PANEL DISCUSSION: SHADOW SPACES FROM THE ART | CRIME ARCHIVE
Panel Discussion: Shadow Spaces from The Art | Crime Archive, SDSU Love Library, 2014
Panel Discussion: Shadow Spaces from The Art | Crime Archive
SDSU Library, Room LL108 Thursday, March 20,2014, 2-4PM
Moderated by Brian Goeltzenleuchter and Paul Kaplan
You are invited to a panel discussion designed to engage the campus community in a dialog about culture and criminality. Meet prison art scholar, Laura Pecenco and noted photographer, Stephen Chalmers. A discussion will ensue about two exhibitions currently on view:
The Prison Art Project: What does prisoner-made art look like—its themes, imagery, and materials? A goal of this exhibition is to generate an awareness of the pervasive myths of prison life – much of which has been perpetuated through popular entertainment – and offer another, more complex model of what it means to live behind bars.
Interrogating Dump Sites: Photographer Stephen Chalmers gained recognition with his photographs of ‘dump sites’—wild spaces where infamous serial killers disposed of their victims. What is the ethical dimension to this body of work? What does it say about how we consume the photographic image of murder?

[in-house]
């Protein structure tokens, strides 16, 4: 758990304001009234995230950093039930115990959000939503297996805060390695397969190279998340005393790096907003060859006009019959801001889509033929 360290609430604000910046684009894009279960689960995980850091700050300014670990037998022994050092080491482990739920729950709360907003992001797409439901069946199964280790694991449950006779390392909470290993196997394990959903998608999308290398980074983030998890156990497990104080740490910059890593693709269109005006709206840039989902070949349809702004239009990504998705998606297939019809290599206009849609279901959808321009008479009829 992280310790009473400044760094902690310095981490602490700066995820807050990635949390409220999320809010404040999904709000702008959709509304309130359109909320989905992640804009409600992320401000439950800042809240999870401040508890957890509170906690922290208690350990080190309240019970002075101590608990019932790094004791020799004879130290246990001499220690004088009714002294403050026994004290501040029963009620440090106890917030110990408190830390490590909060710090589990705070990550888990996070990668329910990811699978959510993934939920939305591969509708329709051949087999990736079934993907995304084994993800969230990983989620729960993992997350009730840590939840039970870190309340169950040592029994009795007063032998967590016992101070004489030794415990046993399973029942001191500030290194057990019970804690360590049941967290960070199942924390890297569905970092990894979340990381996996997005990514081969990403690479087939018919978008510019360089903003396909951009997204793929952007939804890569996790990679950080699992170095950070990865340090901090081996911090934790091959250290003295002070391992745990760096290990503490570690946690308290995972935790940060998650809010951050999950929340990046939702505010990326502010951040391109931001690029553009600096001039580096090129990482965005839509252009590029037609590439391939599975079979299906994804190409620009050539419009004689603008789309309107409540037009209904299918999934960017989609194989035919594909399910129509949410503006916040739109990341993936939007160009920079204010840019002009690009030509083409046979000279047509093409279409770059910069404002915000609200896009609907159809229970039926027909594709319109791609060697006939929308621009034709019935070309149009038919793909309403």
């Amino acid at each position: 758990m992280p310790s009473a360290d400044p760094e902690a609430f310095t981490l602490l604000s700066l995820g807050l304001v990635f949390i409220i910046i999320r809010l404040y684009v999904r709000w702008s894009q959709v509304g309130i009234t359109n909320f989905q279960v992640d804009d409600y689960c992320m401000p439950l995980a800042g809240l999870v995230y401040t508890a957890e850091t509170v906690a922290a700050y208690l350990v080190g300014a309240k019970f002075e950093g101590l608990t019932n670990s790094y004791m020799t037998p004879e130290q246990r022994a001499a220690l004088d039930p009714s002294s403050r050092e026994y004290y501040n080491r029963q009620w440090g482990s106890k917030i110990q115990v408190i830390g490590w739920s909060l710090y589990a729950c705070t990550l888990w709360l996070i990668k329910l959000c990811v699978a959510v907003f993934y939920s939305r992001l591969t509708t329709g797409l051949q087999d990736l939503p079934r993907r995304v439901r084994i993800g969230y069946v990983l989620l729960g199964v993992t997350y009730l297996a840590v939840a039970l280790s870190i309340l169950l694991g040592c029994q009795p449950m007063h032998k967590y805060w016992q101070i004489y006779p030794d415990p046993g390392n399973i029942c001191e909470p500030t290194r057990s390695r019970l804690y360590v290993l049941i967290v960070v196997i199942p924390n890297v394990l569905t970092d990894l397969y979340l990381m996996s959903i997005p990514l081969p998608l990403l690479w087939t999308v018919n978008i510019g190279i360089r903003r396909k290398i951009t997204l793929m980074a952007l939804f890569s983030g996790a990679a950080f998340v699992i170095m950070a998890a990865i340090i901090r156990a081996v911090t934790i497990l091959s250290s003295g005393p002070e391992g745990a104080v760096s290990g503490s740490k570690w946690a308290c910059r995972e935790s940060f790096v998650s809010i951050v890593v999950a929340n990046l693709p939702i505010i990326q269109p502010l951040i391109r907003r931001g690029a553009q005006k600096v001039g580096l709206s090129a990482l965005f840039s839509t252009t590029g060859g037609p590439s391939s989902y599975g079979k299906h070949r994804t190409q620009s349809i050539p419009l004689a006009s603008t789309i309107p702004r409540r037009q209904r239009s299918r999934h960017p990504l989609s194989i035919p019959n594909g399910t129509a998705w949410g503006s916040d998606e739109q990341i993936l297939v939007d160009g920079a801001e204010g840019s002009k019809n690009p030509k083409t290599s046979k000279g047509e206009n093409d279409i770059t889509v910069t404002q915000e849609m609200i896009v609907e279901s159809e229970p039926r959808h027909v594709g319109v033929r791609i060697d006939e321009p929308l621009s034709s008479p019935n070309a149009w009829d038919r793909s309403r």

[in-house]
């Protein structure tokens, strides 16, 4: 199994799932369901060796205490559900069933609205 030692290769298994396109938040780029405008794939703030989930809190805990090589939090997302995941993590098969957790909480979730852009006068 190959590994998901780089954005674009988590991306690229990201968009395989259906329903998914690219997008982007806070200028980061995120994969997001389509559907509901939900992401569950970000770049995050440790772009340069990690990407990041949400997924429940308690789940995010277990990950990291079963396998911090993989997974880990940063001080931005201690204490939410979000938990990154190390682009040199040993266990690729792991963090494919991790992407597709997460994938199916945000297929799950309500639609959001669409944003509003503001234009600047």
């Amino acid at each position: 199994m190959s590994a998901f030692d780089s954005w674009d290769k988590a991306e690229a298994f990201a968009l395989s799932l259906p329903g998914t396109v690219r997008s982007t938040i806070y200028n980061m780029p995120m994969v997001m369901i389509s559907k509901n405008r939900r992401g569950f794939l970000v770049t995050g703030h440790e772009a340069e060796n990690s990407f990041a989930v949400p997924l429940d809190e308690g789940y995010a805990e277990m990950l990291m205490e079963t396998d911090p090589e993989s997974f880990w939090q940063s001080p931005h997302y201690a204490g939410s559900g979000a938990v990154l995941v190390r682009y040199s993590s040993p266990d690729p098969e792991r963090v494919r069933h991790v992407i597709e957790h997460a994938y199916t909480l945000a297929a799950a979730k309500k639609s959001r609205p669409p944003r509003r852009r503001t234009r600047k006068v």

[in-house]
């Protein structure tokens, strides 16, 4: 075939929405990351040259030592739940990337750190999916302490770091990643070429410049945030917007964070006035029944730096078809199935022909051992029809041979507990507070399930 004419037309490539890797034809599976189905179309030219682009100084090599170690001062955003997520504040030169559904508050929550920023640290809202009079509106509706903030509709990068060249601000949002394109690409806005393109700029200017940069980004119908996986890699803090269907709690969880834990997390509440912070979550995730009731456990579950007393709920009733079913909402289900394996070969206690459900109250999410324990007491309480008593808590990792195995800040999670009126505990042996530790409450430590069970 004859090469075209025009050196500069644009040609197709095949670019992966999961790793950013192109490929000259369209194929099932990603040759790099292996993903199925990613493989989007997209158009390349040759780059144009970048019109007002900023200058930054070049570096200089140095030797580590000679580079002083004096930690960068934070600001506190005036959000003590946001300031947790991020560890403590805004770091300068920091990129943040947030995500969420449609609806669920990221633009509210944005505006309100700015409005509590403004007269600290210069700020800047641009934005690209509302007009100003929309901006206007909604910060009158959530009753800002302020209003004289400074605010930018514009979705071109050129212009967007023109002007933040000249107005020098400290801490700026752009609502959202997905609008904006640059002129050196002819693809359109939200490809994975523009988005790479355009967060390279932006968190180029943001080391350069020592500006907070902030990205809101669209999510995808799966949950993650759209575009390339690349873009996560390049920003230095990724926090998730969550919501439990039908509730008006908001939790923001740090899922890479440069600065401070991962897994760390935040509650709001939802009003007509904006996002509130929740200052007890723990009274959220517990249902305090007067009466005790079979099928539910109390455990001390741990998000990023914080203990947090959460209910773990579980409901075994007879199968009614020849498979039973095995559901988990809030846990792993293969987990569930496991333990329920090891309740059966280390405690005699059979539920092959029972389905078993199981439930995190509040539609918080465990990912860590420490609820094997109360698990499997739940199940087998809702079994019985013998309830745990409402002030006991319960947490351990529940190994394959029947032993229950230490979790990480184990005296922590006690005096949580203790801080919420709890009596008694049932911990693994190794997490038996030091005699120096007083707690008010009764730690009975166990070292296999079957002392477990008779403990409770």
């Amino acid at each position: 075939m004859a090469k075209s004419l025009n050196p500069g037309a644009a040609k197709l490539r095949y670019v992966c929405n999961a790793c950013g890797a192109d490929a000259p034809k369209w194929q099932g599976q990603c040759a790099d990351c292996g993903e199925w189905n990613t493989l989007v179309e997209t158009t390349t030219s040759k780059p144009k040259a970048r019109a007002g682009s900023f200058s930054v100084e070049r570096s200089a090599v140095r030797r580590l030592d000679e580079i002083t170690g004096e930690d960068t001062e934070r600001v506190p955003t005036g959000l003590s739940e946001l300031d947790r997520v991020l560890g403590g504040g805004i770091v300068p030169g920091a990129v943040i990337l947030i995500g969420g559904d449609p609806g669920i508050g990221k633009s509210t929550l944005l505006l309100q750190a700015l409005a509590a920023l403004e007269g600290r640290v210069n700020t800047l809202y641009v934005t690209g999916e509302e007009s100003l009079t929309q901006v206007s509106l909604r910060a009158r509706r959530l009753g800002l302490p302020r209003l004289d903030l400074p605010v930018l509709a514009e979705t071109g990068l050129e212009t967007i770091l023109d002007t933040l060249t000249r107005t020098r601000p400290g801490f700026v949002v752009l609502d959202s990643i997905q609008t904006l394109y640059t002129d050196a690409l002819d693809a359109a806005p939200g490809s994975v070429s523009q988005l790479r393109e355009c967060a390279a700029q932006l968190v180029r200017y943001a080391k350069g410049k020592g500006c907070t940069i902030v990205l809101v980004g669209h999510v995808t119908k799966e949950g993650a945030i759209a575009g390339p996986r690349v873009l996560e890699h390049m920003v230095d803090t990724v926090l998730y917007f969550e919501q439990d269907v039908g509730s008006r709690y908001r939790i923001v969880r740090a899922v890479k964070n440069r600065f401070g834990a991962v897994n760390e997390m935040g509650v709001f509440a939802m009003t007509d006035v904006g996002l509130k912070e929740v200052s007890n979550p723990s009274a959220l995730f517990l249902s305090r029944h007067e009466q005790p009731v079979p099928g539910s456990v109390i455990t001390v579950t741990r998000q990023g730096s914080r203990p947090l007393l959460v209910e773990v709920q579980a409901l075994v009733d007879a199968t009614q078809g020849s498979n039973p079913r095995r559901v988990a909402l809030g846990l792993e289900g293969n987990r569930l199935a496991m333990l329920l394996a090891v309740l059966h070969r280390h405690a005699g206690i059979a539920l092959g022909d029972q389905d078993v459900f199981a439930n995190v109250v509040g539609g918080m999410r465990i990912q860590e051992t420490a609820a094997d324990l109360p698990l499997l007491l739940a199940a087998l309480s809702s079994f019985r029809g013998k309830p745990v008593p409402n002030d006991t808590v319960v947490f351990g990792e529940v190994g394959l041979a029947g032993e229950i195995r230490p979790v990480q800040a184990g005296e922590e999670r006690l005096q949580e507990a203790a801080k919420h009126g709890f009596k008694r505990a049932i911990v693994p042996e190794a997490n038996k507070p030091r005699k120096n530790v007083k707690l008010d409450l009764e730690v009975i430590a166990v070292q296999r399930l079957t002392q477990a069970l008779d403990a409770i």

Stephen Chalmers is Assistant Professor of Photography at Youngstown State University. He has contributed to five books, and has exhibited in group and solo exhibitions internationally. Chalmers’ photography appears in major institutional collections including the Museum of Contemporary Photography, Light Work, Polaroid, and the Getty Research Institute. His work has been covered extensively by international media including National Public Radio (NPR), The Huffington Post, Time Magazine, Pics Magazine (China), Vision Magazine (China), PhotoART Contemporary Photography Magazine (Thailand), and The Daily Mail (UK).
Laura Pecenco has an M.A. in Sociology from UC San Diego and is currently a Ph.D. student in Sociology at UC San Diego. Pecenco’s dissertation, entitled “Paint in the Can: Creating Art and Gender in Prison,” is a study of the diverse ways men perform gender while creating art in prison. Although some scholars have called the prison environment “hypermasculine,” Pecenco argues that this label is overly simplistic; her research addresses the process of art creation and the end products by analyzing the art objects created by male prisoners. Pecenco has lectured nationally on gender, culture and the criminal justice system.